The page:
[ dawg-mat-ik, dog- ]
/ dɔgˈmæt ɪk, dɒg- /
relating to or of the nature of a dogma or dogmas or any strong set of principles concerning faith, morals, etc., as those laid down by a church; doctrinal: We hear dogmatic arguments from both sides of the political spectrum.
asserting opinions in a doctrinaire or arrogant manner; opinionated: I refuse to argue with someone so dogmatic that he won't listen to reason.
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Origin of dogmatic
dog·mat·i·cal·ly, adverbdog·mat·i·cal·ness, nounan·ti·dog·mat·ic, adjectivean·ti·dog·mat·i·cal, adjective
an·ti·dog·mat·i·cal·ly, adverbnon·dog·mat·ic, adjectivenon·dog·mat·i·cal, adjectivenon·dog·mat·i·cal·ly, adverbo·ver·dog·mat·ic, adjectiveo·ver·dog·mat·i·cal, adjectiveo·ver·dog·mat·i·cal·ly, adverbo·ver·dog·mat·i·cal·ness, nounun·dog·mat·ic, adjectiveun·dog·mat·i·cal, adjectiveun·dog·mat·i·cal·ly, adverb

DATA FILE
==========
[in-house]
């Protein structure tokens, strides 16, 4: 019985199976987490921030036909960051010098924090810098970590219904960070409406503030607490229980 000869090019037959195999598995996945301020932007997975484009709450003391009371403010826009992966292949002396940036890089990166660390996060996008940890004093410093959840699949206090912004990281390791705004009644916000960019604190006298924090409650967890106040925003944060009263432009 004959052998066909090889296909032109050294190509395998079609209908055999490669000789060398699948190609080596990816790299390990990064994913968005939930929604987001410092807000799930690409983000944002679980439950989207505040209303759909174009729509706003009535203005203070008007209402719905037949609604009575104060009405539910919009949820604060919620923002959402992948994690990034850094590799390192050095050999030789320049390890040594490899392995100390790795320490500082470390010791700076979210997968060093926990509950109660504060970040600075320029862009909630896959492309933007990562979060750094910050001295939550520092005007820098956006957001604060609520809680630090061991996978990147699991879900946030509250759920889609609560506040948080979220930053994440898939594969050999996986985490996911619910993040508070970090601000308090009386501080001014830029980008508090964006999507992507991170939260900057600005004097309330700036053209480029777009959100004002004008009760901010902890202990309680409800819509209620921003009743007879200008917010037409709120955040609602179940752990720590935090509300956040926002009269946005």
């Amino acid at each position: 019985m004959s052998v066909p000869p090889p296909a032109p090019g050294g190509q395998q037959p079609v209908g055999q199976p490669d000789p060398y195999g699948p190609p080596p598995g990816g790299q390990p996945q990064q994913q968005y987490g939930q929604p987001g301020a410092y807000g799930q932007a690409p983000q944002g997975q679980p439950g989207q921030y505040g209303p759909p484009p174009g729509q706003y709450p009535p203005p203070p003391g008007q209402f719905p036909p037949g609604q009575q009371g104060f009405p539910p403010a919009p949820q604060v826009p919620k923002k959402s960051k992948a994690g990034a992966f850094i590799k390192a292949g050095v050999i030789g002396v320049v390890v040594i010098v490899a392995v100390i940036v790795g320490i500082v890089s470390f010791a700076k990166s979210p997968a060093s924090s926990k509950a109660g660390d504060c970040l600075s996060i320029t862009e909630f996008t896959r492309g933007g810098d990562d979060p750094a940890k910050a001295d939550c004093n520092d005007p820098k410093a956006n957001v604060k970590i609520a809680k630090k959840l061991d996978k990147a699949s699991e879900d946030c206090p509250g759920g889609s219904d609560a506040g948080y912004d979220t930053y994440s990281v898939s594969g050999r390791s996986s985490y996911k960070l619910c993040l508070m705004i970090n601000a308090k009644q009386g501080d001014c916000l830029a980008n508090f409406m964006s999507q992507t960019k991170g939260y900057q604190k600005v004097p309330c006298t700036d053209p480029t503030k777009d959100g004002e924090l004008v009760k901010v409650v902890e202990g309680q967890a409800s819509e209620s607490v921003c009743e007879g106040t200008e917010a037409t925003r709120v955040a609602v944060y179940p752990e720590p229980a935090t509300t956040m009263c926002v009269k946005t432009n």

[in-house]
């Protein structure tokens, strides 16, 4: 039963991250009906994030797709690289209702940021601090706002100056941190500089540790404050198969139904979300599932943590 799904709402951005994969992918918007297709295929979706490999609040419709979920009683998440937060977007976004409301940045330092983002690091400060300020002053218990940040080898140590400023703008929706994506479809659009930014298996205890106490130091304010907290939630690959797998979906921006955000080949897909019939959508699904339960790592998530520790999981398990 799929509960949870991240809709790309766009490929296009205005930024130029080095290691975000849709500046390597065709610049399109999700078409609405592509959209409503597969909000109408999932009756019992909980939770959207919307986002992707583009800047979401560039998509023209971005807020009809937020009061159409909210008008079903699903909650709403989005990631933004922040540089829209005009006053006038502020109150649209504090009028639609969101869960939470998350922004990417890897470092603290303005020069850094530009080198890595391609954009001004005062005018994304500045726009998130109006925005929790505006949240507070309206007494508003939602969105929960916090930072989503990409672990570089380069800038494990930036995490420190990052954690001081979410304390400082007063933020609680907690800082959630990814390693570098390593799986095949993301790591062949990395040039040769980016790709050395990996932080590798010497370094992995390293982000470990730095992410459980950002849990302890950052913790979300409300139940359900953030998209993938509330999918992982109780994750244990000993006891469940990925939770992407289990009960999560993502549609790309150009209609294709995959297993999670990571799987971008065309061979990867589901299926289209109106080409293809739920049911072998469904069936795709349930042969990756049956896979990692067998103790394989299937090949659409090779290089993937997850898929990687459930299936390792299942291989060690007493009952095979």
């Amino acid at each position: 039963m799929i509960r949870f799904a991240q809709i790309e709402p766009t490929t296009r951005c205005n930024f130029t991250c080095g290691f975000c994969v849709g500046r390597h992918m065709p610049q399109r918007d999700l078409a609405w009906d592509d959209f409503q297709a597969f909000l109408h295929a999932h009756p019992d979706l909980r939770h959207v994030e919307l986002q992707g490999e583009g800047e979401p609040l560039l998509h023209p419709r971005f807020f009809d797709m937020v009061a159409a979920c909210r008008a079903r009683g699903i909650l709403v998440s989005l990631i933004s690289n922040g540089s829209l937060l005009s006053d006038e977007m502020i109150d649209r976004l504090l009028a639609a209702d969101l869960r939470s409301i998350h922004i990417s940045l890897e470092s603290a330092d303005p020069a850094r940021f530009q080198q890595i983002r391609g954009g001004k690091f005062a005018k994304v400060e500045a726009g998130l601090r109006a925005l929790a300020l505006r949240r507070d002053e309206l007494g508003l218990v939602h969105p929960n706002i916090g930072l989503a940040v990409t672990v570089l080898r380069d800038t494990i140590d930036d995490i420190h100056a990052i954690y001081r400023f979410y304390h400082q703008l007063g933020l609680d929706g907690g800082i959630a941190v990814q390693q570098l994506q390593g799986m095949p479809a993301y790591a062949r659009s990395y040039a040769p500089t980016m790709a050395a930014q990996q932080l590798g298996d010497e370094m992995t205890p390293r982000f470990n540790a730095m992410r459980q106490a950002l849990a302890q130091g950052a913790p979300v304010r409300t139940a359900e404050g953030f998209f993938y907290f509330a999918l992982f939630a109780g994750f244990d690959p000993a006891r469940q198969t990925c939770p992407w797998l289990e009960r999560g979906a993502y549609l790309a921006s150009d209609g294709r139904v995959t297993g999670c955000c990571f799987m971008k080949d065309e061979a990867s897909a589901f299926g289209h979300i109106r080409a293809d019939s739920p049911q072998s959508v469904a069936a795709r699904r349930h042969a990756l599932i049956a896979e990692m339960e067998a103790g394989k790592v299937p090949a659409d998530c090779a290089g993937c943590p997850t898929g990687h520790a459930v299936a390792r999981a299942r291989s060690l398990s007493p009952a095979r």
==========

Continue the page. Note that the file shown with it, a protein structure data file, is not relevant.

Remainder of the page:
Dictionary.com Unabridged Based on the Random House Unabridged Dictionary, © Random House, Inc. 2019
/ (dɒɡˈmætɪk) /
- (of a statement, opinion, etc) forcibly asserted as if authoritative and unchallengeable
- (of a person) prone to making such statements
of, relating to, or constituting dogmadogmatic writings
based on assumption rather than empirical observation
Collins English Dictionary - Complete & Unabridged 2012 Digital Edition © William Collins Sons & Co. Ltd. 1979, 1986 © HarperCollins Publishers 1998, 2000, 2003, 2005, 2006, 2007, 2009, 2012
1670s, from Late Latin dogmaticus, from Greek dogmatikos "pertaining to doctrines," from dogma (see dogma). Related: Dogmatical (c.1600).
Online Etymology Dictionary, © 2010 Douglas Harper